It’s a curious blend of reasoning.  Professor Sherry of the Macquarie Law School submitted to the IPART consultation that house prices would not increase as a result of IPARTs recommendations. The Professor submitted that “Developers do not discount apartment sales because the developer did not pay for the infrastructure; developers charge purchasers as much as the market will bear for apartments.”  That is generally true, and it is also why owners corporations and Embedded Network operators typically want to recover the capital costs of ‘above market’ investment in infrastructure through the energy prices.  And if their investments are not considered in the cost of supply, they could be deterred from providing the current level of investment in the sustainable energy solutions sought.  Or so you might think.

Acquisition Rates

Axiom also notes that to compensate an Embedded Network provider for the efficient costs associated with supplying energy is an approach consistent with what their non-embedded network counterparts are required to pay.  And this latter statement is kind of true, kind of not.  There is no doubt that retail customers outside of embedded networks have access to choices outside of the bottom third of available offers on the Federal Government’s Energy Made Easy comparator website.  Interestingly, IPART agreed that the offers on Energy Made Easy are often introductory offers and do not reflect the true cost of supplying customers.  In fact these lower offers are often loss leaders, where retailers might acquire customers using below cost market offers for an introductory period (a common practice in any retail industry) but are not sustainable long term.  The Australian Competition and Consumer Commission (ACCC) also concluded that retailers recoup their costs over a customer’s lifetime, by setting attractively low acquisition offers and then making unilateral price increases for their existing customers over time.  So, this is not really a benchmark for an efficient cost; it’s just a discounted price.  It’s an unfortunate approach for IPART to take and one that will likely have a chilling effect on any future investments.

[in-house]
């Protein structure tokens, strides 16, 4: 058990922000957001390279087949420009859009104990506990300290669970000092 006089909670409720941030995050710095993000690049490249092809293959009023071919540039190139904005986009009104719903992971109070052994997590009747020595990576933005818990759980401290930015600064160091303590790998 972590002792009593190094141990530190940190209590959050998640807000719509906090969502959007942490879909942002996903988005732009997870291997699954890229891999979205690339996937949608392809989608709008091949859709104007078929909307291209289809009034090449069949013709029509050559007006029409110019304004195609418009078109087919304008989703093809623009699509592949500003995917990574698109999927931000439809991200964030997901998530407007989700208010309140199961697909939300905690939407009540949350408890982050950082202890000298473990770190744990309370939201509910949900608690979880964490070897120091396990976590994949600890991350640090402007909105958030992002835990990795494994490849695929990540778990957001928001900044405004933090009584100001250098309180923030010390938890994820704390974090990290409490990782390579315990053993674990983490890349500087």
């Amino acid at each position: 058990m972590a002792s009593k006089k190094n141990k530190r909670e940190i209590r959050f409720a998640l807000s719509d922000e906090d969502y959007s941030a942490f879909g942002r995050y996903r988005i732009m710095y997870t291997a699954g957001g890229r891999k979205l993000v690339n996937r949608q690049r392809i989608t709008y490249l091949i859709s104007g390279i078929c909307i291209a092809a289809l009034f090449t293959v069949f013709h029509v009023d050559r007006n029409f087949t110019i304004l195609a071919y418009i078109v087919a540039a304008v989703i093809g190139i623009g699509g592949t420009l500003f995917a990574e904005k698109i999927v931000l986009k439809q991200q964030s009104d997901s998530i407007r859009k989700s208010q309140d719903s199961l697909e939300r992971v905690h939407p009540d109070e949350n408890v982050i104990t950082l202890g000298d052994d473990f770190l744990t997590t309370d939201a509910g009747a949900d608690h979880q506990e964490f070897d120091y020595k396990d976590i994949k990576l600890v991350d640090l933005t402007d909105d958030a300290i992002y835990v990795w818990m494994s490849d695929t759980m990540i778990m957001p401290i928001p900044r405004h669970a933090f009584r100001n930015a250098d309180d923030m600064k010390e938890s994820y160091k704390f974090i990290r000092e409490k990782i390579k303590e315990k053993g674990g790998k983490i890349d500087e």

The Axiom report also contemplates that the site owner should be responsible for any capital costs for consumer energy resources (CER) that can no longer be recovered under IPART’s proposed embedded network price caps. The compelling logic here is that the site owner is the only one that can take the actions required to manage the costs associated with installing, operating, maintaining, upgrading or replacing the embedded network related assets. It is noted that ‘Change in Law’ provisions in embedded networks agreements can require site owners to meet these costs. 

This is an appealing simple solution for solving this problem; but it is not one without problem consequences.  IPART’s proposal would create a one-off requirement for capital contributions from owners’ corporation members, since owners’ corporations typically are unable to finance assets, as reflected in the NSW government program for financing the cost of replacing combustible cladding in NSW.